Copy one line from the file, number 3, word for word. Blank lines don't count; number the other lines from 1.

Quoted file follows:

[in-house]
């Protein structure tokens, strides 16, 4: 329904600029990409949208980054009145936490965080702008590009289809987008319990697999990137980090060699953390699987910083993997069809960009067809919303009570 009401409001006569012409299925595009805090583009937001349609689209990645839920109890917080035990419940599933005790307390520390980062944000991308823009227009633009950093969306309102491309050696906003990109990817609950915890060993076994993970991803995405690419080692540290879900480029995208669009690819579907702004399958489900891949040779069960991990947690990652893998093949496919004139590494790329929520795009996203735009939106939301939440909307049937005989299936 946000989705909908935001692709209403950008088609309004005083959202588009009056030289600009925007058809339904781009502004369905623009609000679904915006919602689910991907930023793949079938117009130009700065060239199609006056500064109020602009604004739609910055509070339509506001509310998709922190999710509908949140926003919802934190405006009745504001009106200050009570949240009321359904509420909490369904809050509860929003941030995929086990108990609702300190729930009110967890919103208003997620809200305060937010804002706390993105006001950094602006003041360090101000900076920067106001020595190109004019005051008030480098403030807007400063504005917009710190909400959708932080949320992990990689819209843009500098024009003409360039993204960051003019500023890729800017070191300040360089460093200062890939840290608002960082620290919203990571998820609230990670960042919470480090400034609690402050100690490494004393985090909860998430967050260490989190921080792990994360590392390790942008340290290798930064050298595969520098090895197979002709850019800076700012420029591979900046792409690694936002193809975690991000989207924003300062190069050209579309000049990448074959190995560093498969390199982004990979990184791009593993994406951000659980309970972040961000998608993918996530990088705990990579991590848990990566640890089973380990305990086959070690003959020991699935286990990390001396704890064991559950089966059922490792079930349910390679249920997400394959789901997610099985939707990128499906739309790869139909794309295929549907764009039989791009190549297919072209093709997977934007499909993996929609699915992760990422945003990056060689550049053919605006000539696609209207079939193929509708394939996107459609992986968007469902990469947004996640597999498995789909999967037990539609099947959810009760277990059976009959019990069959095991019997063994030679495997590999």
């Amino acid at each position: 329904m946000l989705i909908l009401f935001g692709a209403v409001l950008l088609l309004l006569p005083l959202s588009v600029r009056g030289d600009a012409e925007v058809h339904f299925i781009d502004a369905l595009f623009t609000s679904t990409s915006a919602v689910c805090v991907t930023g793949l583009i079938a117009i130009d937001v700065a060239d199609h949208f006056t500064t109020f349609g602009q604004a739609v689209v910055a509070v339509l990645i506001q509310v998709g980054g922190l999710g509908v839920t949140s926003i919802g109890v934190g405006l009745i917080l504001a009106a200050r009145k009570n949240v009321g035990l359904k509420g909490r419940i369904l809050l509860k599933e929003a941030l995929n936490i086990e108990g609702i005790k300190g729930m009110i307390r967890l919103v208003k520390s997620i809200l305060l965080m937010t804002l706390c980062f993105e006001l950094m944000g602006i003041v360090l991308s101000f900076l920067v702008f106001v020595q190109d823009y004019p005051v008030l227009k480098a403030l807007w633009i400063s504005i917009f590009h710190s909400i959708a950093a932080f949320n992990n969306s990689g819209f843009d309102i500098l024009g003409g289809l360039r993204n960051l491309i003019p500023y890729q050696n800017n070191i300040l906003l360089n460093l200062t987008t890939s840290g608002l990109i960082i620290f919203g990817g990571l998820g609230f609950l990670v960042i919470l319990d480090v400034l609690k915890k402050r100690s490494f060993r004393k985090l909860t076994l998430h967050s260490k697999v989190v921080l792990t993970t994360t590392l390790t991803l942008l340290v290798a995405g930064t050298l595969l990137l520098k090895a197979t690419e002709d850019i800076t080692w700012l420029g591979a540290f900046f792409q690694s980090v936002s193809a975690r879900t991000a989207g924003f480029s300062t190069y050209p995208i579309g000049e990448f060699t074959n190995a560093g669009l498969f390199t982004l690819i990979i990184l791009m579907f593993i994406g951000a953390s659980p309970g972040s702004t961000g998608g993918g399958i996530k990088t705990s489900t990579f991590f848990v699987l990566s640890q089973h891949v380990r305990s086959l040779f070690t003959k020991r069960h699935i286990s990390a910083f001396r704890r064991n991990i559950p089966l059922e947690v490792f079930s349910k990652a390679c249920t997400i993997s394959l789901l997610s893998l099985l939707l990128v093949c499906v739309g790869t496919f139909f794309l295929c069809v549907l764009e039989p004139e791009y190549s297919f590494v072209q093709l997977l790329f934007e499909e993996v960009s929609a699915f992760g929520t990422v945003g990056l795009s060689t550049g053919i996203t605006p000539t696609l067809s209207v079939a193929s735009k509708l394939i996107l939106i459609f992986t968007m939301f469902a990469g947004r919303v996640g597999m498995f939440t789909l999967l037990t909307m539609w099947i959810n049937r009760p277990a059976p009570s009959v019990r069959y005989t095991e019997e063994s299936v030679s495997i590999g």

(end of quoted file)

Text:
């Amino acid at each position: 329904m946000l989705i909908l009401f935001g692709a209403v409001l950008l088609l309004l006569p005083l959202s588009v600029r009056g030289d600009a012409e925007v058809h339904f299925i781009d502004a369905l595009f623009t609000s679904t990409s915006a919602v689910c805090v991907t930023g793949l583009i079938a117009i130009d937001v700065a060239d199609h949208f006056t500064t109020f349609g602009q604004a739609v689209v910055a509070v339509l990645i506001q509310v998709g980054g922190l999710g509908v839920t949140s926003i919802g109890v934190g405006l009745i917080l504001a009106a200050r009145k009570n949240v009321g035990l359904k509420g909490r419940i369904l809050l509860k599933e929003a941030l995929n936490i086990e108990g609702i005790k300190g729930m009110i307390r967890l919103v208003k520390s997620i809200l305060l965080m937010t804002l706390c980062f993105e006001l950094m944000g602006i003041v360090l991308s101000f900076l920067v702008f106001v020595q190109d823009y004019p005051v008030l227009k480098a403030l807007w633009i400063s504005i917009f590009h710190s909400i959708a950093a932080f949320n992990n969306s990689g819209f843009d309102i500098l024009g003409g289809l360039r993204n960051l491309i003019p500023y890729q050696n800017n070191i300040l906003l360089n460093l200062t987008t890939s840290g608002l990109i960082i620290f919203g990817g990571l998820g609230f609950l990670v960042i919470l319990d480090v400034l609690k915890k402050r100690s490494f060993r004393k985090l909860t076994l998430h967050s260490k697999v989190v921080l792990t993970t994360t590392l390790t991803l942008l340290v290798a995405g930064t050298l595969l990137l520098k090895a197979t690419e002709d850019i800076t080692w700012l420029g591979a540290f900046f792409q690694s980090v936002s193809a975690r879900t991000a989207g924003f480029s300062t190069y050209p995208i579309g000049e990448f060699t074959n190995a560093g669009l498969f390199t982004l690819i990979i990184l791009m579907f593993i994406g951000a953390s659980p309970g972040s702004t961000g998608g993918g399958i996530k990088t705990s489900t990579f991590f848990v699987l990566s640890q089973h891949v380990r305990s086959l040779f070690t003959k020991r069960h699935i286990s990390a910083f001396r704890r064991n991990i559950p089966l059922e947690v490792f079930s349910k990652a390679c249920t997400i993997s394959l789901l997610s893998l099985l939707l990128v093949c499906v739309g790869t496919f139909f794309l295929c069809v549907l764009e039989p004139e791009y190549s297919f590494v072209q093709l997977l790329f934007e499909e993996v960009s929609a699915f992760g929520t990422v945003g990056l795009s060689t550049g053919i996203t605006p000539t696609l067809s209207v079939a193929s735009k509708l394939i996107l939106i459609f992986t968007m939301f469902a990469g947004r919303v996640g597999m498995f939440t789909l999967l037990t909307m539609w099947i959810n049937r009760p277990a059976p009570s009959v019990r069959y005989t095991e019997e063994s299936v030679s495997i590999g």